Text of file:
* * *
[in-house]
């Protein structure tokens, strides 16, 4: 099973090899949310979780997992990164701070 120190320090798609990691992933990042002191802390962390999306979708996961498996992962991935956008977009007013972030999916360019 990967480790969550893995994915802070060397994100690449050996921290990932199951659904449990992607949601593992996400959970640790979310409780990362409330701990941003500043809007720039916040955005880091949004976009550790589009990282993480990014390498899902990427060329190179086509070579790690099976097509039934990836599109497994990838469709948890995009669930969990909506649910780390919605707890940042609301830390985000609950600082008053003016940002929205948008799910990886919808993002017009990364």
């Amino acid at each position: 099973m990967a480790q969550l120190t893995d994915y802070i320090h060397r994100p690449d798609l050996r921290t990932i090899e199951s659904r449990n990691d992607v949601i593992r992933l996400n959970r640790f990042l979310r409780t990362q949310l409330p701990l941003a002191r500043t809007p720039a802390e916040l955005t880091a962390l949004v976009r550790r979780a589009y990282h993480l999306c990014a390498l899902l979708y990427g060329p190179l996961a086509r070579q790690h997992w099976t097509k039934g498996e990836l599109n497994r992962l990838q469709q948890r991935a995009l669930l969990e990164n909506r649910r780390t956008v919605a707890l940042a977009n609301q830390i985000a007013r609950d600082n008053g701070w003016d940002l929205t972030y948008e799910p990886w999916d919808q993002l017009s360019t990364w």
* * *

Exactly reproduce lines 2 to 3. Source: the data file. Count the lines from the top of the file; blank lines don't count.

């Protein structure tokens, strides 16, 4: 099973090899949310979780997992990164701070 120190320090798609990691992933990042002191802390962390999306979708996961498996992962991935956008977009007013972030999916360019 990967480790969550893995994915802070060397994100690449050996921290990932199951659904449990992607949601593992996400959970640790979310409780990362409330701990941003500043809007720039916040955005880091949004976009550790589009990282993480990014390498899902990427060329190179086509070579790690099976097509039934990836599109497994990838469709948890995009669930969990909506649910780390919605707890940042609301830390985000609950600082008053003016940002929205948008799910990886919808993002017009990364």
């Amino acid at each position: 099973m990967a480790q969550l120190t893995d994915y802070i320090h060397r994100p690449d798609l050996r921290t990932i090899e199951s659904r449990n990691d992607v949601i593992r992933l996400n959970r640790f990042l979310r409780t990362q949310l409330p701990l941003a002191r500043t809007p720039a802390e916040l955005t880091a962390l949004v976009r550790r979780a589009y990282h993480l999306c990014a390498l899902l979708y990427g060329p190179l996961a086509r070579q790690h997992w099976t097509k039934g498996e990836l599109n497994r992962l990838q469709q948890r991935a995009l669930l969990e990164n909506r649910r780390t956008v919605a707890l940042a977009n609301q830390i985000a007013r609950d600082n008053g701070w003016d940002l929205t972030y948008e799910p990886w999916d919808q993002l017009s360019t990364w």